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Changes in vegetation cover and composition in the Swedish mountain region

  • Henrik Hedenås
  • Pernilla Christensen
  • Johan Svensson
Article

Abstract

Climate change, higher levels of natural resource demands, and changing land use will likely lead to changes in vegetation configuration in the mountain regions. The aim of this study was to determine if the vegetation cover and composition have changed in the Swedish region of the Scandinavian Mountain Range, based on data from the long-term landscape biodiversity monitoring program NILS (National Inventory of Landscapes in Sweden). Habitat type and vegetation cover were assessed in 1740 systematically distributed permanent field plots grouped into 145 sample units across the mountain range. Horvitz–Thompson estimations were used to estimate the present areal extension of the alpine and the mountain birch forest areas of the mountain range, the cover of trees, shrubs, and plants, and the composition of the bottom layer vegetation. We employed the data from two subsequent 5-year monitoring periods, 2003–2007 and 2008–2012, to determine if there have been any changes in these characteristics. We found that the extension of the alpine and the mountain birch forest areas has not changed between the inventory phases. However, the total tree canopy cover increased in the alpine area, the cover of graminoids and dwarf shrubs and the total cover of field vegetation increased in both the alpine area and the mountain birch forest, the bryophytes decreased in the alpine area, and the foliose lichens decreased in the mountain birch forest. The observed changes in vegetation cover and composition, as assessed by systematic data in a national and regional monitoring scheme, can validate the results of local studies, experimental studies, and models. Through benchmark assessments, monitoring data also contributes to governmental policies and land-management strategies as well as to directed cause and effect analyses.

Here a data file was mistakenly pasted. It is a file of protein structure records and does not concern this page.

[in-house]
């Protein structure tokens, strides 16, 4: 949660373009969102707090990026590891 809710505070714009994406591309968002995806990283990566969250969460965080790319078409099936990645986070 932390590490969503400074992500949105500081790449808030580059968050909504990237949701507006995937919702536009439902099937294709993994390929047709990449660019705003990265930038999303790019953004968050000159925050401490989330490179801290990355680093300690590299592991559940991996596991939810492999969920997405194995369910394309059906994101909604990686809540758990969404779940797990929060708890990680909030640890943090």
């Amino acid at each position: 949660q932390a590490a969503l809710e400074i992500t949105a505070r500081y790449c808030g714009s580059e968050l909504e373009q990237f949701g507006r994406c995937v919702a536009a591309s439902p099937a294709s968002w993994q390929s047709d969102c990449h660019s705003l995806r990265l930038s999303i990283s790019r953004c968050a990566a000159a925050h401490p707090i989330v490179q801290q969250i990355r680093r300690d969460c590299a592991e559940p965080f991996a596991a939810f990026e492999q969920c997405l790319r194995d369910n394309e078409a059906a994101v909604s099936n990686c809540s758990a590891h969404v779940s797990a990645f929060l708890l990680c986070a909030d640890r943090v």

Keywords

Alpine vegetation Climate change Land use Monitoring Mountain birch forest Vegetation change 

Notes

Acknowledgments

We would like to acknowledge the Swedish Environmental Protection Agency and the county board of administration in Dalarna, Jämtland, Västerbotten, and Norrbotten both for funding this study and for fruitful discussions. Thanks to the NILS field staff for their assistance. We also thanks M. Hogg at the Semantix for improving the language.

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© Springer International Publishing Switzerland 2016

Authors and Affiliations

  1. 1.Department of Forest Resource ManagementSwedish University of Agricultural SciencesUmeåSweden
  2. 2.Department of Wildlife, Fish, and Environmental StudiesSwedish University of Agricultural SciencesUmeåSweden

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